“Angler of the Year.” The phrase carries a certain weight. It’s like feeling a one ounce jig at the end of your line at the moment a big bass eats it. It has a center of gravity. And it moves you in that inspires you to want it to happen.
The names of the previous Kayak Bass Fishing (KBF) anglers to achieve that distinction are known throughout kayak fishing. They are Cody Milton (2021 & 2018), Rus Snyders (2019 & 2020), Jamie Denison (2017) and Jay Wallen (2016). When the points are added up after anglers travel to Paris, TN for the 2022 KBF Trail Series Championship on Kentucky Lake this October 19-20, another name will join their accomplished ranks.
The name of the 2022 Farwide KBF Angler of the Year is already in the current points rankings on Fishing Chaos. Who is it? We don’t know the name, but we do know some of the important factors that will make that name stand out at the end of it all. Below we consider a three of those factors…
The Numbers Game
Two-thirds of the season is behind us, and over 600 anglers registered for and competed in the Realtree Fishing KBF Trail Series presented by Dee Zee Truck Accessories and Powered by Dakota Lithium. Each angler’s best three scores are tallied in the rankings. In theory, you have only to fish and do well in three events over two separate Trail weekends, and maybe use a fourth event to drop a lower score. Some anglers competed in twice that number of events, or more, earning points along the way.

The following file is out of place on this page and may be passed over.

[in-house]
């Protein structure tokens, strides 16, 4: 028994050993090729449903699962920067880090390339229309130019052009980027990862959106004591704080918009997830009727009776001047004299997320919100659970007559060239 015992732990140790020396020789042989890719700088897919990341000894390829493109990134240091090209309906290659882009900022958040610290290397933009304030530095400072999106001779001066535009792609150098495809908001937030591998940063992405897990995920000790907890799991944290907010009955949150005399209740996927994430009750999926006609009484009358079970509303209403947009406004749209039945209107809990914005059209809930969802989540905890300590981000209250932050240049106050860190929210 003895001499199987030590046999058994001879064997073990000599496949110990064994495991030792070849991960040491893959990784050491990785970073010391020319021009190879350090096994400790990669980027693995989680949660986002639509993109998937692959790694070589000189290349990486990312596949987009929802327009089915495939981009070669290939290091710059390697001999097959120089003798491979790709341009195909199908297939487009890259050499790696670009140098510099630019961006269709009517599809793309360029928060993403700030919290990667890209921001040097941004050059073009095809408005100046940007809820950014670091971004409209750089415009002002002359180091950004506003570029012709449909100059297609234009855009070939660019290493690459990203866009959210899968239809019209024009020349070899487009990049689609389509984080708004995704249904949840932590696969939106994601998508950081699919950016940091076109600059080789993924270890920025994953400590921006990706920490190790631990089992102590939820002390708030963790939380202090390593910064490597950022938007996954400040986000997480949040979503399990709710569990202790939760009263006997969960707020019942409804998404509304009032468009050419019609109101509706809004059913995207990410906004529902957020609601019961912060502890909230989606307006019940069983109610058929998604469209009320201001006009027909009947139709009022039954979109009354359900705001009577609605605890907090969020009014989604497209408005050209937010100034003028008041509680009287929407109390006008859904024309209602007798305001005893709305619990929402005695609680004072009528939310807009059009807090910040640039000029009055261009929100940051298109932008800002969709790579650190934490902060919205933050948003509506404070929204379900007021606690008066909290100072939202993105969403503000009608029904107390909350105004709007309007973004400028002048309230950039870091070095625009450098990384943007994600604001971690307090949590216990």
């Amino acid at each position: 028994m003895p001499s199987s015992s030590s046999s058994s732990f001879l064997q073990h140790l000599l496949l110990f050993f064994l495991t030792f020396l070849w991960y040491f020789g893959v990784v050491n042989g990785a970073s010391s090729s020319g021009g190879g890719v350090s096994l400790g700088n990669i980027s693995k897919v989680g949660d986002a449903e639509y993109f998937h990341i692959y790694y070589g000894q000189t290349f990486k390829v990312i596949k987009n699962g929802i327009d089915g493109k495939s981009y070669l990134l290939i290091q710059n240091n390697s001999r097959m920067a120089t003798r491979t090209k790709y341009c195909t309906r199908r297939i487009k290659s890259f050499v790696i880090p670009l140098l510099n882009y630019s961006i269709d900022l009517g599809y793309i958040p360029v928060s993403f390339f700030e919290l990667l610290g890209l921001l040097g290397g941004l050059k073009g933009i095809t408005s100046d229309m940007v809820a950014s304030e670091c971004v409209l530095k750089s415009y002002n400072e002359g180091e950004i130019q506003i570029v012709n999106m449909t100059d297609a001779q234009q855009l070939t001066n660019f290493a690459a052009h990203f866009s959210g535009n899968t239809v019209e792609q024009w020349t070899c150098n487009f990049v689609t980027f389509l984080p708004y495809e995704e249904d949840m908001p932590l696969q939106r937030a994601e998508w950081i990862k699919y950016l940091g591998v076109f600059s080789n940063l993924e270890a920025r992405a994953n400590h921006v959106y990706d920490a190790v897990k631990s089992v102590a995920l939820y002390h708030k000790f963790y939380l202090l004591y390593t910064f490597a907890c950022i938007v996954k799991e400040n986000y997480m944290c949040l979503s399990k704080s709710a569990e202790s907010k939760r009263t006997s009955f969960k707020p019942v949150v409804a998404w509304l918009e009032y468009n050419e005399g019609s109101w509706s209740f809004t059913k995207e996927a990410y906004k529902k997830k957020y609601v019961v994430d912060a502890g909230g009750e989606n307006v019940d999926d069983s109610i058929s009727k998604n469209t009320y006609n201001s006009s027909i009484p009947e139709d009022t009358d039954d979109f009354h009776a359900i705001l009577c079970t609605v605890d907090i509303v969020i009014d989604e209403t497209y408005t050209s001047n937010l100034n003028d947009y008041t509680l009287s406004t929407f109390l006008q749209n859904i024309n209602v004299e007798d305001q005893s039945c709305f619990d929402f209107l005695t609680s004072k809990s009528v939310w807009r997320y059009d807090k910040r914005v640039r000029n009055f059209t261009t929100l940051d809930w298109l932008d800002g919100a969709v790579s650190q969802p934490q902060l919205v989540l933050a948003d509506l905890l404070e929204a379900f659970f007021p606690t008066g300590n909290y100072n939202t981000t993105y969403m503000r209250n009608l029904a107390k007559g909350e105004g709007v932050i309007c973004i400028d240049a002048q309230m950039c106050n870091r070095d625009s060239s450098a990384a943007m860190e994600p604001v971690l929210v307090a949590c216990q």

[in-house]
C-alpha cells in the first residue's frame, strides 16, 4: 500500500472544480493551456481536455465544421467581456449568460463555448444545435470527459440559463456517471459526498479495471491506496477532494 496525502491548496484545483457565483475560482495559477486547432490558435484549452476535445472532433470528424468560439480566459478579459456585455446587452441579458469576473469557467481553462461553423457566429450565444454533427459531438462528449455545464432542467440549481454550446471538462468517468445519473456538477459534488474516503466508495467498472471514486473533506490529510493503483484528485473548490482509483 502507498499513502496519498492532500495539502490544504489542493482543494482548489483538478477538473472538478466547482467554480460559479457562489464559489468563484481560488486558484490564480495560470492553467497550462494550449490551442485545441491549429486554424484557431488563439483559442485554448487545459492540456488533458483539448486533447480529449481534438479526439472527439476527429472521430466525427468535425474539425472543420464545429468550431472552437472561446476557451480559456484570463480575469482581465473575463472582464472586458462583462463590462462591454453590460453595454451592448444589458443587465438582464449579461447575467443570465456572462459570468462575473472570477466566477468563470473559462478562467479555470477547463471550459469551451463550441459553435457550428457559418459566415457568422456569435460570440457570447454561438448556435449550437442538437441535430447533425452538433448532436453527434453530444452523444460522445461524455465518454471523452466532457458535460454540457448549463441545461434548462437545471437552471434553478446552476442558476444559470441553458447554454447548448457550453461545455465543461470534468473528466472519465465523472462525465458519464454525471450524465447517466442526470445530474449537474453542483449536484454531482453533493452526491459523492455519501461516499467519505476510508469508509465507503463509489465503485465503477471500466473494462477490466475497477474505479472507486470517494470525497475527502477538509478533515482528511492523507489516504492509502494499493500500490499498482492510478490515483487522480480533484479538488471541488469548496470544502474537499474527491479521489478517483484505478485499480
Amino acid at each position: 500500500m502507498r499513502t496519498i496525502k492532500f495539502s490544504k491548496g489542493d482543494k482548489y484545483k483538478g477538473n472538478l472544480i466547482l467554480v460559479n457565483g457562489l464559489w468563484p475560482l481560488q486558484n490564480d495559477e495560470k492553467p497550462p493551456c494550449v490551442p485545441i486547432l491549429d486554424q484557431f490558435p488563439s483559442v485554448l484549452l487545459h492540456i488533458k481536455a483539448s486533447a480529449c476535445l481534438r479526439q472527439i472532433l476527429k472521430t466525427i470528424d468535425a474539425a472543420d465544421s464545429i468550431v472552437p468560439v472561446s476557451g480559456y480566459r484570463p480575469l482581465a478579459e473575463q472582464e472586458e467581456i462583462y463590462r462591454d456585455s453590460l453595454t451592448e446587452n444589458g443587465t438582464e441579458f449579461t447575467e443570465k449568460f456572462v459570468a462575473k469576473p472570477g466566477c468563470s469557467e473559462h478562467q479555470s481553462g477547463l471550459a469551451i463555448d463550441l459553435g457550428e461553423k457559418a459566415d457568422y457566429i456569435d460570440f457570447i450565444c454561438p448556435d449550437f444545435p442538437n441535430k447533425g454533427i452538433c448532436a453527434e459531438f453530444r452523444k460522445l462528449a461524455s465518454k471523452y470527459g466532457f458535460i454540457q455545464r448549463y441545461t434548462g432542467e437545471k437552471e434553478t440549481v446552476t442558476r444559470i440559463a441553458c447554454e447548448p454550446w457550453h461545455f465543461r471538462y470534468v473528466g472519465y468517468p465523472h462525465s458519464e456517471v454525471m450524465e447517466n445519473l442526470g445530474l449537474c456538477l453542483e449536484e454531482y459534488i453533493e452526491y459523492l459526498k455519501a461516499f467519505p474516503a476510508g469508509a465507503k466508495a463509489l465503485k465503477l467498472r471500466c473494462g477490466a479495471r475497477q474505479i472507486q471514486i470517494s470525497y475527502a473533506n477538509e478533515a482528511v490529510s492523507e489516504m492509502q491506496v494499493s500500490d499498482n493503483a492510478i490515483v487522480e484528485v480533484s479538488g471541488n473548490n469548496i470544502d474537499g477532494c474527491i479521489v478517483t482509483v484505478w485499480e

The goal: to accumulate as many points as possible heading into the Championship round, where all the competitors meet to decide the outcome on the same water. This year, it will be Kentucky Lake. There, points and a half will determine the winner; that is to say, a score of 900, rather than 600, will be awarded to the best angler over two days of fishing there.
What does that mean? It means that an angler who isn’t event in the top 20 could jump ahead and take the top prize by besting his or her peers that week. That is of course relative to how the anglers ahead in the standings perform. Should much of the field collapse and earn lower points at Kentucky Lake, you have a chance to jump up and take the title. Additionally, an upward swing of 100 or 200 points might result in a big check, so that theoretically, even an angler 100 or 200 points behind the leaders could win the two-day event at Kentucky Lake. While he or she might not win the AOY title, it may be enough to qualify for Dee Zee KBF the TEN.